Inside Your Banker’s Head

Companies are starting to figure out how their banks make money. Banks actually like that.

Smarter Partners

Of course, there will always be limits on how far companies will go to maximize their banks’ return. Several finance executives told CFO they wouldn’t have their banks administer their 401(k) because their fiduciary responsibility required them to assess that business with the interests of employees rather than shareholders uppermost in their minds. Others simply don’t believe their banks can handle all the services they now offer. “Our commercial bankers tried to sell us M&A,” remarks one CFO of a transportation company with more than $1 billion in revenues, who asked not to be named. “There’s no way I would ever use them for M&A. Ever. I’m going to go with a big investment house.”

Nonetheless, the relationship between banks and their corporate customers does seem to be changing, and the better understanding of return models may be simply a first step. “RAROC serves as a foundation for a broader economic partnership between the bank and its client,” observes Mercer Oliver Wyman’s Charles Bralver, head of the firm’s strategic finance practice. Going forward, Mercer’s Studer predicts corporations will treat their banks more like industrial suppliers. “You haven’t really seen the shared design and just-in-time relationships that you see in manufacturing,” he says. “It’s only really now that we start to see that kind of relationship.” Indeed, while 22 percent of CFO survey respondents said they manage their banks no differently than any other commodity vendor, almost half — 49 percent — said they view their banks as business partners and involve them closely in business decisions.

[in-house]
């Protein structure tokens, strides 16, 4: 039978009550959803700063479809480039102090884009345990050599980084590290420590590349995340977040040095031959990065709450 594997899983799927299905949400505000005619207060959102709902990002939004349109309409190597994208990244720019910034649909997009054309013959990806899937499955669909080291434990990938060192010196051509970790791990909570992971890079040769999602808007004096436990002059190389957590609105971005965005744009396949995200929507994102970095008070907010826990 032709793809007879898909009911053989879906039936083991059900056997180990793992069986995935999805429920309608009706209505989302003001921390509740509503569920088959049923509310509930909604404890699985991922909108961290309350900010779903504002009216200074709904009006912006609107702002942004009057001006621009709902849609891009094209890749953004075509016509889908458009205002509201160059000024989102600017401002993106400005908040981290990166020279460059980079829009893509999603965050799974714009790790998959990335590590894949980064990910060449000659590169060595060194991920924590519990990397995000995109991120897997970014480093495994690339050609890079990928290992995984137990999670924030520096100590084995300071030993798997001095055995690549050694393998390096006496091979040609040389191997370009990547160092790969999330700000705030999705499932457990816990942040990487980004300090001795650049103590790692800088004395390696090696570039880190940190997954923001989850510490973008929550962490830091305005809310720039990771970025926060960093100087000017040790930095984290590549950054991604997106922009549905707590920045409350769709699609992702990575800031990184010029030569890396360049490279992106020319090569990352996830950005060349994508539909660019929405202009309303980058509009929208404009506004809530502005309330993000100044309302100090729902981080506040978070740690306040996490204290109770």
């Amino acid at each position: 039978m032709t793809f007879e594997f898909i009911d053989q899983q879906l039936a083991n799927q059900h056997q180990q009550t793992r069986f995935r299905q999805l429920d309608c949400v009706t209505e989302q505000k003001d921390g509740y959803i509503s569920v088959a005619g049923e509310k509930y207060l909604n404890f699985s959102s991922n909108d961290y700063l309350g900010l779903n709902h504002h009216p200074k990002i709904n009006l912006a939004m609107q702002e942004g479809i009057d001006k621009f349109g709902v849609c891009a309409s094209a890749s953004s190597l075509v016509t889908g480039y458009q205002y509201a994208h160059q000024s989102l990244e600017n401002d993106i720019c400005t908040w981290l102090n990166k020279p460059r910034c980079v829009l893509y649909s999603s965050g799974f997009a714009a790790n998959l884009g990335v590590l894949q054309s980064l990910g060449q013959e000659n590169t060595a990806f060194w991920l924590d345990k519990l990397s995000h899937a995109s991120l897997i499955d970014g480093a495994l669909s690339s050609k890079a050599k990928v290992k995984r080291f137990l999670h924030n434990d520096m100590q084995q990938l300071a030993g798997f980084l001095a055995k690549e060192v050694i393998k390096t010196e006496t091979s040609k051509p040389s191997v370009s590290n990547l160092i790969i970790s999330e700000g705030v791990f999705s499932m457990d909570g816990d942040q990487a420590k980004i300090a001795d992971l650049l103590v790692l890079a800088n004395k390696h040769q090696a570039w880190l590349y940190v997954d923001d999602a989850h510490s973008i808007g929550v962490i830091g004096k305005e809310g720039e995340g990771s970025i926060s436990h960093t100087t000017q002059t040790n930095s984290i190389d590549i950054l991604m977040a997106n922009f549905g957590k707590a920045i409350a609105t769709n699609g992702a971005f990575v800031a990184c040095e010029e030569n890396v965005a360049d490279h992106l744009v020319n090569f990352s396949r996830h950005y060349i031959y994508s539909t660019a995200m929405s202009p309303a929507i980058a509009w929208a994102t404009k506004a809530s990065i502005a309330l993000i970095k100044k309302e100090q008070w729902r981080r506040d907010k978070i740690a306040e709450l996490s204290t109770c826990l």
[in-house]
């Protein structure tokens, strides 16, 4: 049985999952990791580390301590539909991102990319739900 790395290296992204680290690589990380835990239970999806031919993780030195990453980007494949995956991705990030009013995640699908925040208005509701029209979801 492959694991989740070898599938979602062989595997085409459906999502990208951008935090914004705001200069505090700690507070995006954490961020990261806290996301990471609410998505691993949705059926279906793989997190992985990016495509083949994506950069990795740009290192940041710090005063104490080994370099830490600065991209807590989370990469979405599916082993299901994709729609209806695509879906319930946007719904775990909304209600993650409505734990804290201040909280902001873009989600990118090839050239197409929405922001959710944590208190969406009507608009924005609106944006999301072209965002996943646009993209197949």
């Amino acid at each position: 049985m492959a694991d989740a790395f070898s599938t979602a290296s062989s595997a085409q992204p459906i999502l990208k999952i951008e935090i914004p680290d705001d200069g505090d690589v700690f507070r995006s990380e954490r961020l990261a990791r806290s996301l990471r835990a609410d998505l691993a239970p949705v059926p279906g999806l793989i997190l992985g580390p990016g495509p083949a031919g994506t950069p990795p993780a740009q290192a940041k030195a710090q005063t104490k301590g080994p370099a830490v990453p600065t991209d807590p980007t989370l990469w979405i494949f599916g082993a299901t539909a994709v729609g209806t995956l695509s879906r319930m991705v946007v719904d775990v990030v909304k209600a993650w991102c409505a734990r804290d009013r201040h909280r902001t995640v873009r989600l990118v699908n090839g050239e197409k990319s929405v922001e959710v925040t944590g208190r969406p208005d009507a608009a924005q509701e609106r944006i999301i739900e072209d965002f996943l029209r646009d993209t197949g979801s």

“Our corporate clients have a good understanding and appreciation for risk-return models, and it’s hard for me to imagine that it will not continue to evolve,” agrees Citigroup’s Calfo.

To be sure, that’s happening slowly now. Despite a flattening yield curve that may yet rein in bank lending, it’s hard for companies to devote resources to a more rigorous analysis of their banking relationships when credit is still cheap and easy to come by. But Skerritt notes that many companies have used today’s rates to lock up five-year backup credit facilities. “If you don’t have to renegotiate in 364 days or three years, perhaps you can use the resources now [to build a return model]. Then when the credit cycle changes, you have this model in place and are prepared.” Since being short-staffed is one of the most common complaints of treasury departments, she notes, “managing resources to anticipate a change in the credit cycle makes a lot of sense.”

That way, when the credit cycle turns, CFOs and treasurers can be confident that the members of their bank group really want to be a part of it.

Tim Reason is a senior editor at CFO. Randal Rombeiro, a former Fortune 1,000 corporate treasurer, contributed to this article.

A Simple Return

Corporate borrowers can be easily frustrated in their efforts to understand the proprietary — and often volatile — RAROC models for each bank in their group. But for most companies, it is enough to create a simpler common return on regulatory capital (CRORC) model that standardizes many of the assumptions. Such a model can be used to quantify the non-risk-adjusted return on regulatory capital for each bank (and can be easily maintained on a spreadsheet). The result can help borrowers identify any imbalances in the distribution of credit and fee-based business within their bank group. Moreover, the model allows borrowers to analyze the impact of awarding (or moving) transactions and services — a helpful tool when credit gets tight. Building it involves some simple steps:

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